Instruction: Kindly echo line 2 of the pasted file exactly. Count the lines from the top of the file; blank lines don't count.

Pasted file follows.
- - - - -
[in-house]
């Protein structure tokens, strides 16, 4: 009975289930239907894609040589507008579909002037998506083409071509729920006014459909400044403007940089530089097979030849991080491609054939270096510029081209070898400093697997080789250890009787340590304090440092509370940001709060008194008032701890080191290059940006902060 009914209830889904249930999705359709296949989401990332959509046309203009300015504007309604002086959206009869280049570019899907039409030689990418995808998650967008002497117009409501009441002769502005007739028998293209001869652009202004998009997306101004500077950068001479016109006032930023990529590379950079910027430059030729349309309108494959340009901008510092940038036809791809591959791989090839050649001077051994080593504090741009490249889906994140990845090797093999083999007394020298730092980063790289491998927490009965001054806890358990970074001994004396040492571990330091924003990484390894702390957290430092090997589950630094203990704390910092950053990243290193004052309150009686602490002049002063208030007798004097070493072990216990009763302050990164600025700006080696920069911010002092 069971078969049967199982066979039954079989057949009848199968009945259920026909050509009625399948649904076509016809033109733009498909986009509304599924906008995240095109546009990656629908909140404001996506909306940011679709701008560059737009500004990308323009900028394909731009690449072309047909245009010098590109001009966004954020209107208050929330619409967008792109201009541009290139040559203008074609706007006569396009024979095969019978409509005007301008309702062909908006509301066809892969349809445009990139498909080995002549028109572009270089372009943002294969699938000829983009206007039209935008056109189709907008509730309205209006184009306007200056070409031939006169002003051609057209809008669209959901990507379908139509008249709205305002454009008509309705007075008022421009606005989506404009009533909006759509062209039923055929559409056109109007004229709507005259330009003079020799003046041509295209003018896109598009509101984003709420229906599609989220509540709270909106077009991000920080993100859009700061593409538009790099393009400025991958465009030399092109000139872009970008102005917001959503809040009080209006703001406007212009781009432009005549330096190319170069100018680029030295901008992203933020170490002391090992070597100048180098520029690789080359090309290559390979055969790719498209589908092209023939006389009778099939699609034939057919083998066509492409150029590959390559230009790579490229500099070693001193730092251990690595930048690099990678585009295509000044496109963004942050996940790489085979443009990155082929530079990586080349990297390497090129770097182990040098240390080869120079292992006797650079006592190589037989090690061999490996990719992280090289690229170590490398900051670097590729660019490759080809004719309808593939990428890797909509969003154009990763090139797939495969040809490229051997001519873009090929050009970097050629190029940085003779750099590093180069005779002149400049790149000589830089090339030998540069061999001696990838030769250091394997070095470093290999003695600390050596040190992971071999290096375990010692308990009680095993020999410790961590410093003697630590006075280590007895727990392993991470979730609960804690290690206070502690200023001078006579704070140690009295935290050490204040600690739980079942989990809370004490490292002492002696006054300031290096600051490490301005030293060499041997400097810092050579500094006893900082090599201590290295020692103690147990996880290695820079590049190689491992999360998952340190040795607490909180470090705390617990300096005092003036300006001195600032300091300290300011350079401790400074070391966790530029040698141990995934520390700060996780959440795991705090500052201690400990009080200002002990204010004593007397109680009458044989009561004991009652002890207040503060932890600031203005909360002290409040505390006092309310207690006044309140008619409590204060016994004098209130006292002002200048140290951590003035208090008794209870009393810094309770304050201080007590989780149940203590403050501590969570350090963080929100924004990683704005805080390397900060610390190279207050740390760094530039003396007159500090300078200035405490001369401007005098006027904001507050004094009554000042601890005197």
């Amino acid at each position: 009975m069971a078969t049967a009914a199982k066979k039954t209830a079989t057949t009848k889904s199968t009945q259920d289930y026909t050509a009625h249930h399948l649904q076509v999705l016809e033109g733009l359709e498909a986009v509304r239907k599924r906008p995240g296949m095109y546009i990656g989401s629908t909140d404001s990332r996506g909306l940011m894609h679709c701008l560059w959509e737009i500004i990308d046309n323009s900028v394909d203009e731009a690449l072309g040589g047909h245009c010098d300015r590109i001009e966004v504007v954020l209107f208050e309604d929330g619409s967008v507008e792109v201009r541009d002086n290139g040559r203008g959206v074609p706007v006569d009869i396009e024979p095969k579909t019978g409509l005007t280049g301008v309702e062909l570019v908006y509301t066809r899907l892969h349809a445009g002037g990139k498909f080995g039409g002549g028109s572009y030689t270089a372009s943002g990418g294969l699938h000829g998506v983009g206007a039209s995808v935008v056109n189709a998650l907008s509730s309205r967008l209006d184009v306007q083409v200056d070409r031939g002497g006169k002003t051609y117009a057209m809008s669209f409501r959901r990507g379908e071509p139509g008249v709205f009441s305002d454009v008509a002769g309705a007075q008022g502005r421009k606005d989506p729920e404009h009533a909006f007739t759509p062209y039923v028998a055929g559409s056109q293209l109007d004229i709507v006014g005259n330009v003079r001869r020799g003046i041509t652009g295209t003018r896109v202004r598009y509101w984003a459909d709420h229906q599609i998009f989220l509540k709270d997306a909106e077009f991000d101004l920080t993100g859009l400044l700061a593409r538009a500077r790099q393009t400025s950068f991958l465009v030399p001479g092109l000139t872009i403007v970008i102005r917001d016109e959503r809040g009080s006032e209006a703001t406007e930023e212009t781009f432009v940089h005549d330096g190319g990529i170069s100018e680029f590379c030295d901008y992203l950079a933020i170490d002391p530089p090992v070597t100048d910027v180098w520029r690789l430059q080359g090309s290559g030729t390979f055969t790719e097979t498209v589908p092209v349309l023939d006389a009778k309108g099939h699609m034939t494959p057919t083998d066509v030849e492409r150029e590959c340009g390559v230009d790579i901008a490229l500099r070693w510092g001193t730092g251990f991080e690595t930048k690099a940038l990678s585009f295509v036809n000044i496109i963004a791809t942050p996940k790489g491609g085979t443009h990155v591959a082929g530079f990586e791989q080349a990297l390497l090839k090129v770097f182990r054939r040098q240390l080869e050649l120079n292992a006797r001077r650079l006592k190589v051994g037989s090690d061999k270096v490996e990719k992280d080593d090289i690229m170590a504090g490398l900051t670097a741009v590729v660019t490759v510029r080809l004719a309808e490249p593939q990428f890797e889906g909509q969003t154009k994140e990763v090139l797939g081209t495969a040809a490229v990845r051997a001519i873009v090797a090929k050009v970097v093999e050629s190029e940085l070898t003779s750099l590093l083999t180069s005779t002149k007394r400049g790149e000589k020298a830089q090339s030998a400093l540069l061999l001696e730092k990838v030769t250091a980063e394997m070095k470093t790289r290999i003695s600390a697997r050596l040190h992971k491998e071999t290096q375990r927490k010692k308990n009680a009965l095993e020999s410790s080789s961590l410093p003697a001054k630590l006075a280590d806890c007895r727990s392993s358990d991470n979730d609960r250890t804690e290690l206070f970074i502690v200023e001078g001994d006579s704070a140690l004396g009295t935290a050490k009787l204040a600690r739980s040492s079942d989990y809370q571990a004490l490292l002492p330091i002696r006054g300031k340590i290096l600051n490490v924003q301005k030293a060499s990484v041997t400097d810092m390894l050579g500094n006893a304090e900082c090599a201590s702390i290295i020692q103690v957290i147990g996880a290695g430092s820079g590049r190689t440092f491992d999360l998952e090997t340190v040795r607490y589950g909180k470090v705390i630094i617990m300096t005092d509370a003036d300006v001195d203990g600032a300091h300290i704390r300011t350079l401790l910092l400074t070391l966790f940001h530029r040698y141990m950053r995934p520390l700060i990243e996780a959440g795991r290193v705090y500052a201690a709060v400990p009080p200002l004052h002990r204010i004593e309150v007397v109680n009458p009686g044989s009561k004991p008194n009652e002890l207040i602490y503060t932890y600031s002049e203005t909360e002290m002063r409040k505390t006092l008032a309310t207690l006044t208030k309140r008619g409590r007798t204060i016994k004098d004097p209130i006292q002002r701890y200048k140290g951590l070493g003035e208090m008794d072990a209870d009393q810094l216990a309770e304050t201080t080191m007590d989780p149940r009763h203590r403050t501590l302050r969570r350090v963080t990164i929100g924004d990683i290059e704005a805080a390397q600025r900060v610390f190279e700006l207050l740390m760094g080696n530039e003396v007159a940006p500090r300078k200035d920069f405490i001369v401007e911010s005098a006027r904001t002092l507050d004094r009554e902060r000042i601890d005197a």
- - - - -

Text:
């Protein structure tokens, strides 16, 4: 009975289930239907894609040589507008579909002037998506083409071509729920006014459909400044403007940089530089097979030849991080491609054939270096510029081209070898400093697997080789250890009787340590304090440092509370940001709060008194008032701890080191290059940006902060 009914209830889904249930999705359709296949989401990332959509046309203009300015504007309604002086959206009869280049570019899907039409030689990418995808998650967008002497117009409501009441002769502005007739028998293209001869652009202004998009997306101004500077950068001479016109006032930023990529590379950079910027430059030729349309309108494959340009901008510092940038036809791809591959791989090839050649001077051994080593504090741009490249889906994140990845090797093999083999007394020298730092980063790289491998927490009965001054806890358990970074001994004396040492571990330091924003990484390894702390957290430092090997589950630094203990704390910092950053990243290193004052309150009686602490002049002063208030007798004097070493072990216990009763302050990164600025700006080696920069911010002092 069971078969049967199982066979039954079989057949009848199968009945259920026909050509009625399948649904076509016809033109733009498909986009509304599924906008995240095109546009990656629908909140404001996506909306940011679709701008560059737009500004990308323009900028394909731009690449072309047909245009010098590109001009966004954020209107208050929330619409967008792109201009541009290139040559203008074609706007006569396009024979095969019978409509005007301008309702062909908006509301066809892969349809445009990139498909080995002549028109572009270089372009943002294969699938000829983009206007039209935008056109189709907008509730309205209006184009306007200056070409031939006169002003051609057209809008669209959901990507379908139509008249709205305002454009008509309705007075008022421009606005989506404009009533909006759509062209039923055929559409056109109007004229709507005259330009003079020799003046041509295209003018896109598009509101984003709420229906599609989220509540709270909106077009991000920080993100859009700061593409538009790099393009400025991958465009030399092109000139872009970008102005917001959503809040009080209006703001406007212009781009432009005549330096190319170069100018680029030295901008992203933020170490002391090992070597100048180098520029690789080359090309290559390979055969790719498209589908092209023939006389009778099939699609034939057919083998066509492409150029590959390559230009790579490229500099070693001193730092251990690595930048690099990678585009295509000044496109963004942050996940790489085979443009990155082929530079990586080349990297390497090129770097182990040098240390080869120079292992006797650079006592190589037989090690061999490996990719992280090289690229170590490398900051670097590729660019490759080809004719309808593939990428890797909509969003154009990763090139797939495969040809490229051997001519873009090929050009970097050629190029940085003779750099590093180069005779002149400049790149000589830089090339030998540069061999001696990838030769250091394997070095470093290999003695600390050596040190992971071999290096375990010692308990009680095993020999410790961590410093003697630590006075280590007895727990392993991470979730609960804690290690206070502690200023001078006579704070140690009295935290050490204040600690739980079942989990809370004490490292002492002696006054300031290096600051490490301005030293060499041997400097810092050579500094006893900082090599201590290295020692103690147990996880290695820079590049190689491992999360998952340190040795607490909180470090705390617990300096005092003036300006001195600032300091300290300011350079401790400074070391966790530029040698141990995934520390700060996780959440795991705090500052201690400990009080200002002990204010004593007397109680009458044989009561004991009652002890207040503060932890600031203005909360002290409040505390006092309310207690006044309140008619409590204060016994004098209130006292002002200048140290951590003035208090008794209870009393810094309770304050201080007590989780149940203590403050501590969570350090963080929100924004990683704005805080390397900060610390190279207050740390760094530039003396007159500090300078200035405490001369401007005098006027904001507050004094009554000042601890005197």